Sunday October 22, 2017
Home Science & Technology Madras HC san...

Madras HC sanctions stay on govt appeal against Greenpeace

0
33

New Delhi: Madras High Court put a stay on a government order revoking Greenpeace India’s registration, remarking that the Tamil Nadu Registrar of Societies (RoS) had not followed the doctrines of natural environmental justice.

It is the sixth time in the past one year and a half that Greenpeace and its campaigners have prospered against numerous efforts to limit its tasks and finances. The government has also tried to shut it down.

The High Court has constantly been in the favour of the Indian Non-Profit Organisation (NGO). The organisation has also been expecting the court to be in favour as it claims the government’s argument to baseless and biased.

“We were confident the court would agree that Greenpeace is on sound legal footing and has done nothing wrong, notwithstanding the government’s ridiculous allegations of fraud in this instance. Our accounts are an open book and our website is there for all to inspect”, said Priya Pillai a Greenpeace volunteer in an interview with a news agency.

Notwithstanding the trials encountered by the organisation, it continues to work towards their agenda of recycling to achieve clean air, eco-friendly energy and clean water. The NGO also initiated a free application on android systems that warns people to take safeguard from hazardous levels of air pollution across the country. This is a mobile application very useful for Indian citizens with the growing rate of pollution, especially after the recent Diwali celebrations.

With triumphs like these, the organisation is gathering additional support among citizens affected or concerned about environmental distress.

The rising level of pollution from traffic emission, industrial wastes has made India the highest affected country by air pollution. The World Health Organisation (WHO) has confirmed that 13 of the top 20 worldwide cities with the poorest fine particulate matter (PM2.5) in air pollution are in India, and Delhi tops the list.

With India becoming more prone to environmental hazards, an organisation of this sort is of prime importance, and with the recent judgement Greenpeace can work towards achieving its aim.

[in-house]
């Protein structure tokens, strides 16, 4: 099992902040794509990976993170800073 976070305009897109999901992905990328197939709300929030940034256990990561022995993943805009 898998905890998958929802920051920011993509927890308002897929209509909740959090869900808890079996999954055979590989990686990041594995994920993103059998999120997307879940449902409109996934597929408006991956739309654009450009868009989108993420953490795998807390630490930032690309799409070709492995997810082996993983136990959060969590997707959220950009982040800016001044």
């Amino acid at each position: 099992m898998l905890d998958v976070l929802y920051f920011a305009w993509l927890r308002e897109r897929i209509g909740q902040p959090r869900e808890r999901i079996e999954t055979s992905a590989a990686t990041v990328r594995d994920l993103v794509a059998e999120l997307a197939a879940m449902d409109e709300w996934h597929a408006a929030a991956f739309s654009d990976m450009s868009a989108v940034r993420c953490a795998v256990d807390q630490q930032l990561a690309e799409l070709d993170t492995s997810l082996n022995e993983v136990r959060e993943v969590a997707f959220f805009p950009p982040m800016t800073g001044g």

Next Story

Was the Ban on Sale of Firecrackers in Delhi Successful? Data on Pollution Levels in Delhi Say Otherwise

Despite the much talked about cracker-ban, pollution monitoring stations placed the capital in the ‘red zone’, indicating ‘very poor’ air quality.

0
14
pollution levels
While the ban on crackers imposed by the Supreme Court aimed to reduce pollution levels in Delhi, figures from pollution monitoring system paint an unhealthy picture with amplified levels of air pollution. (Representative image) Pixabay

New Delhi, October 20, 2017: The Supreme Court had on October 9 banned the sale of firecrackers in Delhi during Diwali in order to counter the pollution, deteriorating air quality and smog-like conditions that have come to be associated with the festival in recent times.

While a radical change was not expected following the ban on firecrackers, a humble and promising beginning could be witnessed on Diwali with majority areas in Delhi reporting much lesser noise and smoke till 6 PM, compared to previous years.

However, as the festive spirit picked up from 7 PM onwards, the hopes for a pollution-free Diwali got lost behind the growing echo of the crackers.

Pollution Levels on Diwali

Despite the much talked about the ban on firecrackers, pollution monitoring stations placed the capital in the ‘red zone’, indicating ‘very poor’ air quality. According to the stats available, on Diwali day around 7 pm, online indicators showed a rising trend in the volume of cancer-causing ultra-fine particulates PM2.5 and PM10 that are capable of entering the respiratory system and reach the bloodstream.

PM2.5 and PM10 are the extremely fine particulate matter with the digits representing their diameter in micrometers. They are a major component of air pollutants that threaten both, our health and the environment at large.

ALSO READ 10 Quick Facts About Delhi Pollution Problem

However, data from the Central Pollution Control Board (CPCB) suggested that the air quality in Delhi on Diwali was better than last year.

On Thursday, the Air Quality Index (AQI) value was 319 which placed the city in the ‘very poor’ category. However, the AQI value on Diwali last year was 431 and the city was placed in the ‘severe’ category.

According to data from SAFAR (System of Air Quality and Weather Forecasting And Research), the 24-hour rolling average at around 11 PM was revealed as 154 and 256 micrograms per cubic meter for PM2.5 and PM10 respectively.